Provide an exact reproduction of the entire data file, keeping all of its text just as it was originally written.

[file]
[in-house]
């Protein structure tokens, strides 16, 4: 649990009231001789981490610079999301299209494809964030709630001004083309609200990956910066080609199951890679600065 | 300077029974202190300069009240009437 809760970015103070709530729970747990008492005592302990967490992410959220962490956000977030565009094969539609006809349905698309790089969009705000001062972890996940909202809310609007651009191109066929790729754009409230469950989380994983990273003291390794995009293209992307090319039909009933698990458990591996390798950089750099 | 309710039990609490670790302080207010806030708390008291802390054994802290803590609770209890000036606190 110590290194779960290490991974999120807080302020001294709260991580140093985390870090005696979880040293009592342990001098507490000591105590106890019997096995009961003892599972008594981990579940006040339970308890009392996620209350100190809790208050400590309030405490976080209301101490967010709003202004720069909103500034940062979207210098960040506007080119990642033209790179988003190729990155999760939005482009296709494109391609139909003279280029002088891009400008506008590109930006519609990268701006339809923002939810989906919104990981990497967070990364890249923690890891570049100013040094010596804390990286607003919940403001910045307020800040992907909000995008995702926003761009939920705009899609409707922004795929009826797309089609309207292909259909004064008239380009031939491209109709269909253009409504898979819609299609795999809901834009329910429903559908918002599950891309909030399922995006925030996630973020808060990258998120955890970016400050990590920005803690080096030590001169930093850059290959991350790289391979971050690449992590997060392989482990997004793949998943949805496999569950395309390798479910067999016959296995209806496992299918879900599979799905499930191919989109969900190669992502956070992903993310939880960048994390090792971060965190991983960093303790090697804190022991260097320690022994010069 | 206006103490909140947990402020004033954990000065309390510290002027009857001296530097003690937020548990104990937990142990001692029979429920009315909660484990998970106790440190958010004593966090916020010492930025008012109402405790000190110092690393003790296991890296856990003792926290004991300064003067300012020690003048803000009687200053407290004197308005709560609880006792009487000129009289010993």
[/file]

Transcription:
[in-house]
């Protein structure tokens, strides 16, 4: 649990009231001789981490610079999301299209494809964030709630001004083309609200990956910066080609199951890679600065 | 300077029974202190300069009240009437 809760970015103070709530729970747990008492005592302990967490992410959220962490956000977030565009094969539609006809349905698309790089969009705000001062972890996940909202809310609007651009191109066929790729754009409230469950989380994983990273003291390794995009293209992307090319039909009933698990458990591996390798950089750099 | 309710039990609490670790302080207010806030708390008291802390054994802290803590609770209890000036606190 110590290194779960290490991974999120807080302020001294709260991580140093985390870090005696979880040293009592342990001098507490000591105590106890019997096995009961003892599972008594981990579940006040339970308890009392996620209350100190809790208050400590309030405490976080209301101490967010709003202004720069909103500034940062979207210098960040506007080119990642033209790179988003190729990155999760939005482009296709494109391609139909003279280029002088891009400008506008590109930006519609990268701006339809923002939810989906919104990981990497967070990364890249923690890891570049100013040094010596804390990286607003919940403001910045307020800040992907909000995008995702926003761009939920705009899609409707922004795929009826797309089609309207292909259909004064008239380009031939491209109709269909253009409504898979819609299609795999809901834009329910429903559908918002599950891309909030399922995006925030996630973020808060990258998120955890970016400050990590920005803690080096030590001169930093850059290959991350790289391979971050690449992590997060392989482990997004793949998943949805496999569950395309390798479910067999016959296995209806496992299918879900599979799905499930191919989109969900190669992502956070992903993310939880960048994390090792971060965190991983960093303790090697804190022991260097320690022994010069 | 206006103490909140947990402020004033954990000065309390510290002027009857001296530097003690937020548990104990937990142990001692029979429920009315909660484990998970106790440190958010004593966090916020010492930025008012109402405790000190110092690393003790296991890296856990003792926290004991300064003067300012020690003048803000009687200053407290004197308005709560609880006792009487000129009289010993």